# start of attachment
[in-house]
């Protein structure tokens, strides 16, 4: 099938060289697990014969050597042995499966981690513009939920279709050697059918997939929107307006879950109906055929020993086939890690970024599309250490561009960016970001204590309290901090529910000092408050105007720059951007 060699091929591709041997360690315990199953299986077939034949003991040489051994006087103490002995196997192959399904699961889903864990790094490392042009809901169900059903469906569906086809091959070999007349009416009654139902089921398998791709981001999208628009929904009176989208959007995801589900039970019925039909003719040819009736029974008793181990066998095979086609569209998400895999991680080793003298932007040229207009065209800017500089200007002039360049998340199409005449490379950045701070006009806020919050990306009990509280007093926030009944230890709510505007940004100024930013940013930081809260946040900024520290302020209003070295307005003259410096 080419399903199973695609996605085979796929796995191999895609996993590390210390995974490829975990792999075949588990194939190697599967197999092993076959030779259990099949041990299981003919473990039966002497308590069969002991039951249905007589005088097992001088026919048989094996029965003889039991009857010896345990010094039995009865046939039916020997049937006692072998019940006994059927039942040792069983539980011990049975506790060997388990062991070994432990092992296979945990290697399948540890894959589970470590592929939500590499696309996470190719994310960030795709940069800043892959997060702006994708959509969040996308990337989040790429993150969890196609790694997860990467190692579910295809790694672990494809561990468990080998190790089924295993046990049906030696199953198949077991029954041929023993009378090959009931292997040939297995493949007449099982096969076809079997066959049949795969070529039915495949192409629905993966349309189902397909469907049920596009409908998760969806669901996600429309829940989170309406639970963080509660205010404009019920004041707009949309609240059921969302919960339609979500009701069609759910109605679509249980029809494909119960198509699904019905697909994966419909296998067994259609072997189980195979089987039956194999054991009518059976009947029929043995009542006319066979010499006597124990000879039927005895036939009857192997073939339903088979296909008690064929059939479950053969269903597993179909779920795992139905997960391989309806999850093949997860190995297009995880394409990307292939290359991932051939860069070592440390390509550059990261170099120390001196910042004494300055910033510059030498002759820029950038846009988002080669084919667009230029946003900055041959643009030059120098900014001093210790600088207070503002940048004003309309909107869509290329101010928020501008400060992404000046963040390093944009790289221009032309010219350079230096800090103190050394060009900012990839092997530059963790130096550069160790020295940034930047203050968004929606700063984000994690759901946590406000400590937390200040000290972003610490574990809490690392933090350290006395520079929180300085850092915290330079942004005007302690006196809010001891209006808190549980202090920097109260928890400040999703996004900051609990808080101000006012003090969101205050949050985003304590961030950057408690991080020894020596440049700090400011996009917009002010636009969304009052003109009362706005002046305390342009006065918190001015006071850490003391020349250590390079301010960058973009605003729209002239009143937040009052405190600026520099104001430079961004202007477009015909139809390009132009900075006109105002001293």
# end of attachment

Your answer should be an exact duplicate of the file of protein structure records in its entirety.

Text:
[in-house]
């Protein structure tokens, strides 16, 4: 099938060289697990014969050597042995499966981690513009939920279709050697059918997939929107307006879950109906055929020993086939890690970024599309250490561009960016970001204590309290901090529910000092408050105007720059951007 060699091929591709041997360690315990199953299986077939034949003991040489051994006087103490002995196997192959399904699961889903864990790094490392042009809901169900059903469906569906086809091959070999007349009416009654139902089921398998791709981001999208628009929904009176989208959007995801589900039970019925039909003719040819009736029974008793181990066998095979086609569209998400895999991680080793003298932007040229207009065209800017500089200007002039360049998340199409005449490379950045701070006009806020919050990306009990509280007093926030009944230890709510505007940004100024930013940013930081809260946040900024520290302020209003070295307005003259410096 080419399903199973695609996605085979796929796995191999895609996993590390210390995974490829975990792999075949588990194939190697599967197999092993076959030779259990099949041990299981003919473990039966002497308590069969002991039951249905007589005088097992001088026919048989094996029965003889039991009857010896345990010094039995009865046939039916020997049937006692072998019940006994059927039942040792069983539980011990049975506790060997388990062991070994432990092992296979945990290697399948540890894959589970470590592929939500590499696309996470190719994310960030795709940069800043892959997060702006994708959509969040996308990337989040790429993150969890196609790694997860990467190692579910295809790694672990494809561990468990080998190790089924295993046990049906030696199953198949077991029954041929023993009378090959009931292997040939297995493949007449099982096969076809079997066959049949795969070529039915495949192409629905993966349309189902397909469907049920596009409908998760969806669901996600429309829940989170309406639970963080509660205010404009019920004041707009949309609240059921969302919960339609979500009701069609759910109605679509249980029809494909119960198509699904019905697909994966419909296998067994259609072997189980195979089987039956194999054991009518059976009947029929043995009542006319066979010499006597124990000879039927005895036939009857192997073939339903088979296909008690064929059939479950053969269903597993179909779920795992139905997960391989309806999850093949997860190995297009995880394409990307292939290359991932051939860069070592440390390509550059990261170099120390001196910042004494300055910033510059030498002759820029950038846009988002080669084919667009230029946003900055041959643009030059120098900014001093210790600088207070503002940048004003309309909107869509290329101010928020501008400060992404000046963040390093944009790289221009032309010219350079230096800090103190050394060009900012990839092997530059963790130096550069160790020295940034930047203050968004929606700063984000994690759901946590406000400590937390200040000290972003610490574990809490690392933090350290006395520079929180300085850092915290330079942004005007302690006196809010001891209006808190549980202090920097109260928890400040999703996004900051609990808080101000006012003090969101205050949050985003304590961030950057408690991080020894020596440049700090400011996009917009002010636009969304009052003109009362706005002046305390342009006065918190001015006071850490003391020349250590390079301010960058973009605003729209002239009143937040009052405190600026520099104001430079961004202007477009015909139809390009132009900075006109105002001293």